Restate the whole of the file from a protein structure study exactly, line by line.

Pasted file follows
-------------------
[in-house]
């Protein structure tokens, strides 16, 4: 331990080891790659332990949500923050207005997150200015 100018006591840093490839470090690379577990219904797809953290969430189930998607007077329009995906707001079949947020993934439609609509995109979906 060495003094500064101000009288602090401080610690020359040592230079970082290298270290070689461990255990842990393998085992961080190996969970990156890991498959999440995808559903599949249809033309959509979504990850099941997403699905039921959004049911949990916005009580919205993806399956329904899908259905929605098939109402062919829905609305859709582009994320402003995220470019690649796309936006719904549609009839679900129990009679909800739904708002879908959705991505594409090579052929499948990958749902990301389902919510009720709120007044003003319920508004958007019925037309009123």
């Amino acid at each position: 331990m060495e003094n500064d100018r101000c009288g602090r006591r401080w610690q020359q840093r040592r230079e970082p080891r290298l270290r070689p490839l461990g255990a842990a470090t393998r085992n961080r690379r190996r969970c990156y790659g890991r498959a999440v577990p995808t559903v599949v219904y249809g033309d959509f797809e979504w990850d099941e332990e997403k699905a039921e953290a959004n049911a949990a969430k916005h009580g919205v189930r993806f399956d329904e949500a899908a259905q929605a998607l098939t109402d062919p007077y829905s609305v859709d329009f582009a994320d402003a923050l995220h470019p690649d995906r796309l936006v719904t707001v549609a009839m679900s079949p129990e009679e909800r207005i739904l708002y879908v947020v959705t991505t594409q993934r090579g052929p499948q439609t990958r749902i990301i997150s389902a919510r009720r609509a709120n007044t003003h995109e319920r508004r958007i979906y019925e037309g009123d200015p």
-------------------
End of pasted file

[in-house]
């Protein structure tokens, strides 16, 4: 331990080891790659332990949500923050207005997150200015 100018006591840093490839470090690379577990219904797809953290969430189930998607007077329009995906707001079949947020993934439609609509995109979906 060495003094500064101000009288602090401080610690020359040592230079970082290298270290070689461990255990842990393998085992961080190996969970990156890991498959999440995808559903599949249809033309959509979504990850099941997403699905039921959004049911949990916005009580919205993806399956329904899908259905929605098939109402062919829905609305859709582009994320402003995220470019690649796309936006719904549609009839679900129990009679909800739904708002879908959705991505594409090579052929499948990958749902990301389902919510009720709120007044003003319920508004958007019925037309009123």
């Amino acid at each position: 331990m060495e003094n500064d100018r101000c009288g602090r006591r401080w610690q020359q840093r040592r230079e970082p080891r290298l270290r070689p490839l461990g255990a842990a470090t393998r085992n961080r690379r190996r969970c990156y790659g890991r498959a999440v577990p995808t559903v599949v219904y249809g033309d959509f797809e979504w990850d099941e332990e997403k699905a039921e953290a959004n049911a949990a969430k916005h009580g919205v189930r993806f399956d329904e949500a899908a259905q929605a998607l098939t109402d062919p007077y829905s609305v859709d329009f582009a994320d402003a923050l995220h470019p690649d995906r796309l936006v719904t707001v549609a009839m679900s079949p129990e009679e909800r207005i739904l708002y879908v947020v959705t991505t594409q993934r090579g052929p499948q439609t990958r749902i990301i997150s389902a919510r009720r609509a709120n007044t003003h995109e319920r508004r958007i979906y019925e037309g009123d200015p």